The Ethical Thought of Clive S. Lewis

Francisco E Borja, Fordham University


CHAPTER I INTRODUCTION Clive S, Lewis was born in the winter of 1898 at Belfast, the son of a solicitor and a clergyman's daughter. His parents had only two children, both sons, and he was the younger. His father's people were Welshmen while on his mother's side, descent could be traced to the first Norman invaders intermingled with old Irish strains. The mother of Lewis died when he was about nine. As a small boy, he was already of a pessimistic cast of mind and the early death of his mother further deepened his pessimism. In his words: "With my mother's death all settled happiness, all that was tranquil and reliable, disappeared from my life. There was to be much fun, many pleasures, many stabs of Joy; but no more of the old security." Lewis and his brother were left alone in a big house full of books while their father was at work, and this started his literary bent. At an early age he already had an active imagination to the point where he began to write stories about animals in a fanciful land, stories which he said he would like to have read if he could have obtained them. Educated at a succession of boys' schools, at the same time he turned from doubt to definite atheism. At one school he attended, the matron, a devotee of spiritualism and theosophy influenced him into rejecting the doctrines of Christian orthodoxy.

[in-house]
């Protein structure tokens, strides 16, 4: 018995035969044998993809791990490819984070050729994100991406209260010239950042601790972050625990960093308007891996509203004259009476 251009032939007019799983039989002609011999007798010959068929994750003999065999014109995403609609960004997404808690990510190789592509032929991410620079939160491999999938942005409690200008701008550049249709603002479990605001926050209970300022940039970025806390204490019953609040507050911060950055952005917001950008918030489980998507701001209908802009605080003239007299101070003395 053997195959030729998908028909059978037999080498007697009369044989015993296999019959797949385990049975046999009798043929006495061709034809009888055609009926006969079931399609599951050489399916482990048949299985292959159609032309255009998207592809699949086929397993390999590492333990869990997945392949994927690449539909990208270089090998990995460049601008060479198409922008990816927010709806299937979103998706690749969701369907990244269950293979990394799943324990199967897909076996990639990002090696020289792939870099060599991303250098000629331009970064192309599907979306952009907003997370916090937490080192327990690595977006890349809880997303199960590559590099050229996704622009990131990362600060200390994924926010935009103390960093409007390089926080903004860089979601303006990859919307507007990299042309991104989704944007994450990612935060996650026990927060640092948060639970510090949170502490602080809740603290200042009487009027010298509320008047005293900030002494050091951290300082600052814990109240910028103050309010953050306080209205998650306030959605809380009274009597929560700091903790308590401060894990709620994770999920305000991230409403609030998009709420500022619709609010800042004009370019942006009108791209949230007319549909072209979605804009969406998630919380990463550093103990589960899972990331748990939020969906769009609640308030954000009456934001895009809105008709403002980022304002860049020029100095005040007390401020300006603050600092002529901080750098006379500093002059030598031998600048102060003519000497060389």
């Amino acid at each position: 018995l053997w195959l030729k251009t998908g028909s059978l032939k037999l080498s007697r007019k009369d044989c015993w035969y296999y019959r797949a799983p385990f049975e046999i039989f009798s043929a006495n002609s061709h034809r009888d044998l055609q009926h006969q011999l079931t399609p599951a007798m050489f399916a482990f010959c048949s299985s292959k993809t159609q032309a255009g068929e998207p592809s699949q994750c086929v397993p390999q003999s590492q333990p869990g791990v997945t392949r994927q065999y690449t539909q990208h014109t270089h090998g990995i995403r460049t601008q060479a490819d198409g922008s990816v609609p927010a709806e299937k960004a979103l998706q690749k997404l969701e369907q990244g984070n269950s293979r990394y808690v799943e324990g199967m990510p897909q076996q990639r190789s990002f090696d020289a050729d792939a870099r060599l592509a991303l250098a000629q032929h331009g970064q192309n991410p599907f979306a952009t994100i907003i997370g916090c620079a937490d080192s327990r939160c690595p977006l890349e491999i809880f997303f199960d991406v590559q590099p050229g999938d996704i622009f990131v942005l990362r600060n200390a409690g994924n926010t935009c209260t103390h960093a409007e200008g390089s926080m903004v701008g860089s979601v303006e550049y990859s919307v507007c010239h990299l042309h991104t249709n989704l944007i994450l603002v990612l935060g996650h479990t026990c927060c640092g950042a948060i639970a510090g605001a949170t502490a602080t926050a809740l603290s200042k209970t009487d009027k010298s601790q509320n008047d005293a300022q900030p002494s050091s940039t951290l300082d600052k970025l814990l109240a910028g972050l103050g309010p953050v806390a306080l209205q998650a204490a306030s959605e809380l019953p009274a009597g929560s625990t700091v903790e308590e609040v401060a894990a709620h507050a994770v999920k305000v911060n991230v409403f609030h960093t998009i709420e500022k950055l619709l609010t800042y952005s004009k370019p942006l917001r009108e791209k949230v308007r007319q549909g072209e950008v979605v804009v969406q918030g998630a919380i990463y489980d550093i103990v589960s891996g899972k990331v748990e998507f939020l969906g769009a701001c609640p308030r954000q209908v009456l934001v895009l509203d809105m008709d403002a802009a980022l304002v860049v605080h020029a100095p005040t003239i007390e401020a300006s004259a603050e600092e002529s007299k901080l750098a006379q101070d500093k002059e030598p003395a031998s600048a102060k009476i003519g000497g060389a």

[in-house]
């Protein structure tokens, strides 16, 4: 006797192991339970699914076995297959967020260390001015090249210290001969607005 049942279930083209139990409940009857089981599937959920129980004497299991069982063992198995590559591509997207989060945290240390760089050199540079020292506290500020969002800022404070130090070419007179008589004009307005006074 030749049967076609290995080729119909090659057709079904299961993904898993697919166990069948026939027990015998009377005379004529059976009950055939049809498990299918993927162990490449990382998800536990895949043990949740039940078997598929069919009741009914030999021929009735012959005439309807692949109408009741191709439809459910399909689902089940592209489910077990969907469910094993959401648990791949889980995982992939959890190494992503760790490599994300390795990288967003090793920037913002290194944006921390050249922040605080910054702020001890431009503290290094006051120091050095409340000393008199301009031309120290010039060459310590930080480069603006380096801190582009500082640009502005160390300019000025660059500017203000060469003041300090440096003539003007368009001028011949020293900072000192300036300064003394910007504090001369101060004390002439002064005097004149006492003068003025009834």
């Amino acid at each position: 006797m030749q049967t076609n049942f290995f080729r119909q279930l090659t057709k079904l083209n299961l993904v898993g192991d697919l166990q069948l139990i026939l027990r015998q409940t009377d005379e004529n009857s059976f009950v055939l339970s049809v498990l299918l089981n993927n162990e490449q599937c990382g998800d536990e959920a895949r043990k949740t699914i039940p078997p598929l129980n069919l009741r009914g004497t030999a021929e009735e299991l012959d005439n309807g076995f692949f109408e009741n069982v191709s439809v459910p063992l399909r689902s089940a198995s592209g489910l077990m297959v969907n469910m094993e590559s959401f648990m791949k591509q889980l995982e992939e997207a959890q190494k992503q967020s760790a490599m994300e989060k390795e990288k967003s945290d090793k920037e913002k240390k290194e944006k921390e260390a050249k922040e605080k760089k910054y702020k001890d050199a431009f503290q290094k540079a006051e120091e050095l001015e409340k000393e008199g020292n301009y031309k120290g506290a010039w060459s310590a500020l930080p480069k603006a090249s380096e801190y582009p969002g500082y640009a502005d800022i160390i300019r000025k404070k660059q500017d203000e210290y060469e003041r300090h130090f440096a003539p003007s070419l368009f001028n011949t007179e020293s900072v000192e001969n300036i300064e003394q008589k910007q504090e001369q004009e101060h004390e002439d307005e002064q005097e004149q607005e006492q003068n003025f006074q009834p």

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Recommended Citation

Borja, Francisco E, "The Ethical Thought of Clive S. Lewis" (1958). ETD Collection for Fordham University. AAI28673349.